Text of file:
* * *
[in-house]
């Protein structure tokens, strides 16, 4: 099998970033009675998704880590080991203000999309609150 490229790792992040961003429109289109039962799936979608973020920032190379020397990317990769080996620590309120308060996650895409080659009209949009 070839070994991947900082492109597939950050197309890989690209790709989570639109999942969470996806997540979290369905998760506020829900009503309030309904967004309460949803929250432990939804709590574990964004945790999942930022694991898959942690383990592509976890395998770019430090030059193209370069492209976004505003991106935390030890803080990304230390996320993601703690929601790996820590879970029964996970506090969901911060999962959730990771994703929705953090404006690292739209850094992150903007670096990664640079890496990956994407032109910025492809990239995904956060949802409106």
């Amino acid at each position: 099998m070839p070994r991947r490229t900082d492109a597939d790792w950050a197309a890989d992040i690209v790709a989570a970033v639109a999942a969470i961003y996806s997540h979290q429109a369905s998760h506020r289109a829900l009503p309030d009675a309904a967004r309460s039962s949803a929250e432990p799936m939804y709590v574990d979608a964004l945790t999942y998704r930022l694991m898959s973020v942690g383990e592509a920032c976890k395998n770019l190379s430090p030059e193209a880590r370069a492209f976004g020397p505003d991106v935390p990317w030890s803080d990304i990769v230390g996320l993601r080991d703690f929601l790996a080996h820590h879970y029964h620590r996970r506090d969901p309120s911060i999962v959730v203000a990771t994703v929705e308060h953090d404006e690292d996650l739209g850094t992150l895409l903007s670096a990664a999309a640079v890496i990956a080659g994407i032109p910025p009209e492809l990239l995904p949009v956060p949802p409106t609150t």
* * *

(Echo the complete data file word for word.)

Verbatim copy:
[in-house]
């Protein structure tokens, strides 16, 4: 099998970033009675998704880590080991203000999309609150 490229790792992040961003429109289109039962799936979608973020920032190379020397990317990769080996620590309120308060996650895409080659009209949009 070839070994991947900082492109597939950050197309890989690209790709989570639109999942969470996806997540979290369905998760506020829900009503309030309904967004309460949803929250432990939804709590574990964004945790999942930022694991898959942690383990592509976890395998770019430090030059193209370069492209976004505003991106935390030890803080990304230390996320993601703690929601790996820590879970029964996970506090969901911060999962959730990771994703929705953090404006690292739209850094992150903007670096990664640079890496990956994407032109910025492809990239995904956060949802409106």
């Amino acid at each position: 099998m070839p070994r991947r490229t900082d492109a597939d790792w950050a197309a890989d992040i690209v790709a989570a970033v639109a999942a969470i961003y996806s997540h979290q429109a369905s998760h506020r289109a829900l009503p309030d009675a309904a967004r309460s039962s949803a929250e432990p799936m939804y709590v574990d979608a964004l945790t999942y998704r930022l694991m898959s973020v942690g383990e592509a920032c976890k395998n770019l190379s430090p030059e193209a880590r370069a492209f976004g020397p505003d991106v935390p990317w030890s803080d990304i990769v230390g996320l993601r080991d703690f929601l790996a080996h820590h879970y029964h620590r996970r506090d969901p309120s911060i999962v959730v203000a990771t994703v929705e308060h953090d404006e690292d996650l739209g850094t992150l895409l903007s670096a990664a999309a640079v890496i990956a080659g994407i032109p910025p009209e492809l990239l995904p949009v956060p949802p409106t609150t």